By Gerard Alleng and Sara Valero*
Guyana sets an example on how to use technology to monitor deforestation and protect tropical forest.
Guyana is a relatively small, heavily forested country, on the Northern coast of South America. It has a population of 750,000 predominantly settled along the coast.
In 2009, the Government of Guyana undertook its first national forest stock assessment for the decade. This assessment revealed that Guyana had lost nearly 75,000 hectares of forests, averaging 3,800 hectares of forests lost per year, due mainly to mining, agricultural activities, and logging.
The highest rates of deforestation within the country occurred in the northwest, where the greatest density of secondary roads exists, along with important gold and diamond deposits.
To temper the deforestation rate and keep it low in the long run, Guyana decided to focus its attention on building the country’s capacity to manage the drivers of deforestation in a sustainable manner.
Agriculture, mining, and forestry are economic drivers for Guyana that account for almost 50% of total GDP. While expanding the exploitation of natural resources is a plausible development path for Guyana, where 86% of the forests are still intact with large reserves of minerals yet to be explored, this would have significant negative implications related to addressing climate change and managing biodiversity.
Therefore, to address the issue of climate change, the country launched a Low Carbon Development Strategy and joined the REDD partnership (Reducing Emissions from Deforestation, Forest Degradation and Sustainable forest Management) with the dual goal of avoiding deforestation and CO2 emissions.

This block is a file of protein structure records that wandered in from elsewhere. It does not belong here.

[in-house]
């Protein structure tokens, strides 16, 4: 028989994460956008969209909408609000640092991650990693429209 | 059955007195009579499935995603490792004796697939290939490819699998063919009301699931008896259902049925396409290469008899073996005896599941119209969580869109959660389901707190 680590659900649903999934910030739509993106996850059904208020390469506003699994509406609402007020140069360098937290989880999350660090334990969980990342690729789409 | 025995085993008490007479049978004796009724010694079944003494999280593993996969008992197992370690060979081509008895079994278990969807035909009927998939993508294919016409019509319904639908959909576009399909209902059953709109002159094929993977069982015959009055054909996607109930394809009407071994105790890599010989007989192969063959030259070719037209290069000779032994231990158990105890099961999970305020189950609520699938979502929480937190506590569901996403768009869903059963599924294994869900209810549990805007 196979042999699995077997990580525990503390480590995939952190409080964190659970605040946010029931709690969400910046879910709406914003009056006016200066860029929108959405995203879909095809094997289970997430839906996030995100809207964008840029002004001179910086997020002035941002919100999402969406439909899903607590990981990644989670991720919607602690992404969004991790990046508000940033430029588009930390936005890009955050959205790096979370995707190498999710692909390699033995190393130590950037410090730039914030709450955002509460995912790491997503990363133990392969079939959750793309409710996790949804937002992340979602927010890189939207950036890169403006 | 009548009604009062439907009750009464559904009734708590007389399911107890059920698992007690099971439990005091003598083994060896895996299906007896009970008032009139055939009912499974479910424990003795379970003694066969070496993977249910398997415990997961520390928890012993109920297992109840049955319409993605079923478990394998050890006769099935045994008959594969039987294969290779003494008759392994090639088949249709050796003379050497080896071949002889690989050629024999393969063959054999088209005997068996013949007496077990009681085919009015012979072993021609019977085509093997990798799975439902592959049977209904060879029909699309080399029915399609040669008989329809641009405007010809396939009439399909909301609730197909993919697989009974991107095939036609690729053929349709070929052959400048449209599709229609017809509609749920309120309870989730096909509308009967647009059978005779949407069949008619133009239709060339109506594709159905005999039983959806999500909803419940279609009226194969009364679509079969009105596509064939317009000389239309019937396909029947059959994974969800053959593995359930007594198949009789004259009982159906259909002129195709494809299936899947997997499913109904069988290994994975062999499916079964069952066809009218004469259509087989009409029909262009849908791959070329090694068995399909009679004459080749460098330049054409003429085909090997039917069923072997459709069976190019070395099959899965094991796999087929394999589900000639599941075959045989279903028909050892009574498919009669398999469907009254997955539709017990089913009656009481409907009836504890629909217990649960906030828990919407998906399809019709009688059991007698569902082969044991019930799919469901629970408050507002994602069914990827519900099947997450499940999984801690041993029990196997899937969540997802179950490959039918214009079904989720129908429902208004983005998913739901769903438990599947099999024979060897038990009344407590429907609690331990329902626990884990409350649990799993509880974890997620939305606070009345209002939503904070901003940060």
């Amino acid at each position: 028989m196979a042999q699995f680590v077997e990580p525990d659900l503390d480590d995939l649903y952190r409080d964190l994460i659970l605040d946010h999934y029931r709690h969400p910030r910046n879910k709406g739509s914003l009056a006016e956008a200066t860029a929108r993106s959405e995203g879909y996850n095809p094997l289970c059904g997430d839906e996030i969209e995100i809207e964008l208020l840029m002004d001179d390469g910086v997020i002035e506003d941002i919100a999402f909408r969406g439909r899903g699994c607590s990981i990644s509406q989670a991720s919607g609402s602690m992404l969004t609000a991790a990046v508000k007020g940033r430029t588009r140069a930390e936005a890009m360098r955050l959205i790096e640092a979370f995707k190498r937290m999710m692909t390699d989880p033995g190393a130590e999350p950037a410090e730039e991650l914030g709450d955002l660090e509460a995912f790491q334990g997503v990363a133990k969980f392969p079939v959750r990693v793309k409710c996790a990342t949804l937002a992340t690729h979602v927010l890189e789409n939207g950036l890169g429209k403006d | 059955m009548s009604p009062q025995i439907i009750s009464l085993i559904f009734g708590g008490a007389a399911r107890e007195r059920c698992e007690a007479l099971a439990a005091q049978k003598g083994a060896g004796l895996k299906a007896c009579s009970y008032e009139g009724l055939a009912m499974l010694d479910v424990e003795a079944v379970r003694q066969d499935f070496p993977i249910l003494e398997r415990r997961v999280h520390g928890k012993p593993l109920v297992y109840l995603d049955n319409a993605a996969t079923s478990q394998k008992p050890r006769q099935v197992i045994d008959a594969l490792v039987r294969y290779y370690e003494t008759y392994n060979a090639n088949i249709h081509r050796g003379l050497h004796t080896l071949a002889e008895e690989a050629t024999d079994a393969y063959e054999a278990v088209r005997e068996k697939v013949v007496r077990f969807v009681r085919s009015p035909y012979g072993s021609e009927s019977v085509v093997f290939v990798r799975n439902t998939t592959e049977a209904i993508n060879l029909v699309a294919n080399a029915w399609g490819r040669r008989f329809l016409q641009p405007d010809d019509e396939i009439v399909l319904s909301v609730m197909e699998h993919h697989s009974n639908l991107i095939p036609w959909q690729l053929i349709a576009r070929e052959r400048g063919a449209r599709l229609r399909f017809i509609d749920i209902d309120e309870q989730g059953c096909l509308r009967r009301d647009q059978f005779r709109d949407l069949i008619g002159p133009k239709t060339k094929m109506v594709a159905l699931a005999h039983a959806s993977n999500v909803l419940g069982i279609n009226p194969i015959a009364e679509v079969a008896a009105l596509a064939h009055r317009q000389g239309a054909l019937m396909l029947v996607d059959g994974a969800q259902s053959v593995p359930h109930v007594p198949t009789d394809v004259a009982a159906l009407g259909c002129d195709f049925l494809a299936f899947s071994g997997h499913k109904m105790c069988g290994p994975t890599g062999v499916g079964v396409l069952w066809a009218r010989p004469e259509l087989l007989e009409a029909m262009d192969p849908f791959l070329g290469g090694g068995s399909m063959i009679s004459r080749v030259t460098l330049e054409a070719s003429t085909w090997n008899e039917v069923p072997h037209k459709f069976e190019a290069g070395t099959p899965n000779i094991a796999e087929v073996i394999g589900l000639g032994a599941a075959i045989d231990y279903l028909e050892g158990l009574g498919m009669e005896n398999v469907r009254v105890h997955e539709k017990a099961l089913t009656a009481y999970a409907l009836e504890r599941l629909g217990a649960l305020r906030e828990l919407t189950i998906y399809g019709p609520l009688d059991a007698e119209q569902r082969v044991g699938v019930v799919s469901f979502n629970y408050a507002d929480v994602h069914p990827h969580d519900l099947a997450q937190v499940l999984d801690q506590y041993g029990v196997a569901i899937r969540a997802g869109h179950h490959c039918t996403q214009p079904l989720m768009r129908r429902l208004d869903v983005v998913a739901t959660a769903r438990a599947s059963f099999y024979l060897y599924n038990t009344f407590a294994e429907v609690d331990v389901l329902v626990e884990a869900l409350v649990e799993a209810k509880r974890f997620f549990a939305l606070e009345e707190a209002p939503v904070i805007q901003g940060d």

To achieve this, the IDB supported the country in its efforts to become one of the first in the region to develop and adopt a national monitoring, reporting and verification system, known as MRV, in order to conduct a comprehensive forest area change assessment.
After establishing a baseline of the level of deforestation, Guyana has been using remote sensing data and a Geographical Information System (GIS) to assess changes in land use and forest cover. Monitoring the forest will help protect it, and ensure that the deforestation rate remains low in the long-run.
The fact that a small developing country like Guyana has established a globally accepted protocol to monitor its forests is an important milestone, as the MRV allows Guyana to oversee the progress towards achieving a low carbon development and provides a basis for the country to participate in climate financing as it facilitates the verification of the financial value for the carbon stored in forests.
Guyana can be a model for others in the region, such as Brazil, Colombia, Peru or Venezuela, to better monitor deforestation or forest degradation in their territories. The Guyanese model is third party driven and a transparent system that follows a well-established protocol which other countries can easily follow.
The challenge for Guyana now is how to transfer the knowledge across the country to facilitate the embedding and use of the methodology in decision making across sectors, ensuring the long-term sustainability of the MRV system, together with the development of an action framework that helps identify specific actions that should be implemented, so as to reduce deforestation and forest degradation.
This post is part of a blog series on development effectiveness featuring stories on learning and experiences from IDB projects and evaluations.
*Gerard Alleng joined the IDB in 2008 as a specialist in clean energy and climate change and currently works as a senior specialist in the Division of Climate Change and Sustainability at the Bank. Gerard coordinates the activities of the Division on adaptation and mitigation in the Caribbean region.
Sara Valero joined the Division of Climate Change and Sustainability at the IDB in 2009. Sara is part of the adaptation and mitigation group and focuses on energy efficiency, renewable energy use, policy reform and building adaptive capacity and resilience to climate change in Caribbean countries.